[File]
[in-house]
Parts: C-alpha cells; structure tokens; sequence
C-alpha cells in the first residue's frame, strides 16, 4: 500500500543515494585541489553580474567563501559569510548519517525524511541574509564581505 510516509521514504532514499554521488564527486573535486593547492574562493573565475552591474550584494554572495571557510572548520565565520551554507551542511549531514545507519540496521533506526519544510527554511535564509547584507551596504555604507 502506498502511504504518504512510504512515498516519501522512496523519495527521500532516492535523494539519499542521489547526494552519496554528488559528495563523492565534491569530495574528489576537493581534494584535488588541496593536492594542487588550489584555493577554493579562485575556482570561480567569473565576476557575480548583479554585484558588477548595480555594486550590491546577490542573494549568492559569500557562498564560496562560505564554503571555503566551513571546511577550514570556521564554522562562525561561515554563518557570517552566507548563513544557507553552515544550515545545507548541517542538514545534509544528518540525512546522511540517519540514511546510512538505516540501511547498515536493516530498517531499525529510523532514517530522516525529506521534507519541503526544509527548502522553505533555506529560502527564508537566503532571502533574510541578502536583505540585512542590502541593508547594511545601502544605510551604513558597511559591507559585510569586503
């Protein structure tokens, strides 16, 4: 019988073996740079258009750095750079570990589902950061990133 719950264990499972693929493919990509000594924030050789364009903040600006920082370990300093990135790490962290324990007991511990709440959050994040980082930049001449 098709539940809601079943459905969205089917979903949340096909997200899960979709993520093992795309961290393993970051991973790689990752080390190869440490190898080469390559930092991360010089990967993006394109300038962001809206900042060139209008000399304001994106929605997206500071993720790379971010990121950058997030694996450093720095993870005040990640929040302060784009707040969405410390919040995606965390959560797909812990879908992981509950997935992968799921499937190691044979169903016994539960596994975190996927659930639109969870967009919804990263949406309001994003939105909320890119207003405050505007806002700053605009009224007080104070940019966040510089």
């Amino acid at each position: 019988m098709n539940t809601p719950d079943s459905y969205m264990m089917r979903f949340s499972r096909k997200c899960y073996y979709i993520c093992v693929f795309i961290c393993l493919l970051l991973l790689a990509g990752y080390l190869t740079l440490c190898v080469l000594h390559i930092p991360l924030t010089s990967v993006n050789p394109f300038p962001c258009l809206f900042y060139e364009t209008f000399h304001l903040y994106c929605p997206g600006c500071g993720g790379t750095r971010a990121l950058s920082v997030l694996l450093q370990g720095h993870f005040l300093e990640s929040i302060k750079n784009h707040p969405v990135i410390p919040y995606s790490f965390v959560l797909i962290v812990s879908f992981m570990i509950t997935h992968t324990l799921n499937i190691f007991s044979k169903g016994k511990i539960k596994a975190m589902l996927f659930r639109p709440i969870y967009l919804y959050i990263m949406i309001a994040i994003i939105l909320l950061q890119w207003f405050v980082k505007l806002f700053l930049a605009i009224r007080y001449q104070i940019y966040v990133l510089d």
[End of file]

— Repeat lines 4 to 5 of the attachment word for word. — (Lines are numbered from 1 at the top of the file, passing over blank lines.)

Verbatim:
């Protein structure tokens, strides 16, 4: 019988073996740079258009750095750079570990589902950061990133 719950264990499972693929493919990509000594924030050789364009903040600006920082370990300093990135790490962290324990007991511990709440959050994040980082930049001449 098709539940809601079943459905969205089917979903949340096909997200899960979709993520093992795309961290393993970051991973790689990752080390190869440490190898080469390559930092991360010089990967993006394109300038962001809206900042060139209008000399304001994106929605997206500071993720790379971010990121950058997030694996450093720095993870005040990640929040302060784009707040969405410390919040995606965390959560797909812990879908992981509950997935992968799921499937190691044979169903016994539960596994975190996927659930639109969870967009919804990263949406309001994003939105909320890119207003405050505007806002700053605009009224007080104070940019966040510089």
């Amino acid at each position: 019988m098709n539940t809601p719950d079943s459905y969205m264990m089917r979903f949340s499972r096909k997200c899960y073996y979709i993520c093992v693929f795309i961290c393993l493919l970051l991973l790689a990509g990752y080390l190869t740079l440490c190898v080469l000594h390559i930092p991360l924030t010089s990967v993006n050789p394109f300038p962001c258009l809206f900042y060139e364009t209008f000399h304001l903040y994106c929605p997206g600006c500071g993720g790379t750095r971010a990121l950058s920082v997030l694996l450093q370990g720095h993870f005040l300093e990640s929040i302060k750079n784009h707040p969405v990135i410390p919040y995606s790490f965390v959560l797909i962290v812990s879908f992981m570990i509950t997935h992968t324990l799921n499937i190691f007991s044979k169903g016994k511990i539960k596994a975190m589902l996927f659930r639109p709440i969870y967009l919804y959050i990263m949406i309001a994040i994003i939105l909320l950061q890119w207003f405050v980082k505007l806002f700053l930049a605009i009224r007080y001449q104070i940019y966040v990133l510089d």